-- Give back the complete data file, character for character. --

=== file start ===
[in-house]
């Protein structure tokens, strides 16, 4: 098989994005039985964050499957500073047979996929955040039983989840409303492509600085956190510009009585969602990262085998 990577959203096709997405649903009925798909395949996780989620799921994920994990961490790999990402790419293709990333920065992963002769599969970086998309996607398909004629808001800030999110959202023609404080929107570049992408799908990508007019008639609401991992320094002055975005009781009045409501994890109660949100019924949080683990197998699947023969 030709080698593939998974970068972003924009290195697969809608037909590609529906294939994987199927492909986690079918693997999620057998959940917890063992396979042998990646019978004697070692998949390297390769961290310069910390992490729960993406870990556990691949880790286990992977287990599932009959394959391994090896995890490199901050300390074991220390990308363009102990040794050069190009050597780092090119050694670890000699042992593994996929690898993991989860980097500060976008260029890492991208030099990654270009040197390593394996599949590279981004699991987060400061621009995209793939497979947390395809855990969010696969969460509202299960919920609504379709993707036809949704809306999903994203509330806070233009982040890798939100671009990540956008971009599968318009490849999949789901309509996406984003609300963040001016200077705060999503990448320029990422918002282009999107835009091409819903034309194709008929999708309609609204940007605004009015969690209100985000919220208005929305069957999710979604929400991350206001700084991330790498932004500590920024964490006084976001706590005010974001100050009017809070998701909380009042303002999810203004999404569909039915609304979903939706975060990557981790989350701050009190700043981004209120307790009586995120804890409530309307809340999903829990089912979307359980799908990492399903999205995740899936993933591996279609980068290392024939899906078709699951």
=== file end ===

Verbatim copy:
[in-house]
């Protein structure tokens, strides 16, 4: 098989994005039985964050499957500073047979996929955040039983989840409303492509600085956190510009009585969602990262085998 990577959203096709997405649903009925798909395949996780989620799921994920994990961490790999990402790419293709990333920065992963002769599969970086998309996607398909004629808001800030999110959202023609404080929107570049992408799908990508007019008639609401991992320094002055975005009781009045409501994890109660949100019924949080683990197998699947023969 030709080698593939998974970068972003924009290195697969809608037909590609529906294939994987199927492909986690079918693997999620057998959940917890063992396979042998990646019978004697070692998949390297390769961290310069910390992490729960993406870990556990691949880790286990992977287990599932009959394959391994090896995890490199901050300390074991220390990308363009102990040794050069190009050597780092090119050694670890000699042992593994996929690898993991989860980097500060976008260029890492991208030099990654270009040197390593394996599949590279981004699991987060400061621009995209793939497979947390395809855990969010696969969460509202299960919920609504379709993707036809949704809306999903994203509330806070233009982040890798939100671009990540956008971009599968318009490849999949789901309509996406984003609300963040001016200077705060999503990448320029990422918002282009999107835009091409819903034309194709008929999708309609609204940007605004009015969690209100985000919220208005929305069957999710979604929400991350206001700084991330790498932004500590920024964490006084976001706590005010974001100050009017809070998701909380009042303002999810203004999404569909039915609304979903939706975060990557981790989350701050009190700043981004209120307790009586995120804890409530309307809340999903829990089912979307359980799908990492399903999205995740899936993933591996279609980068290392024939899906078709699951």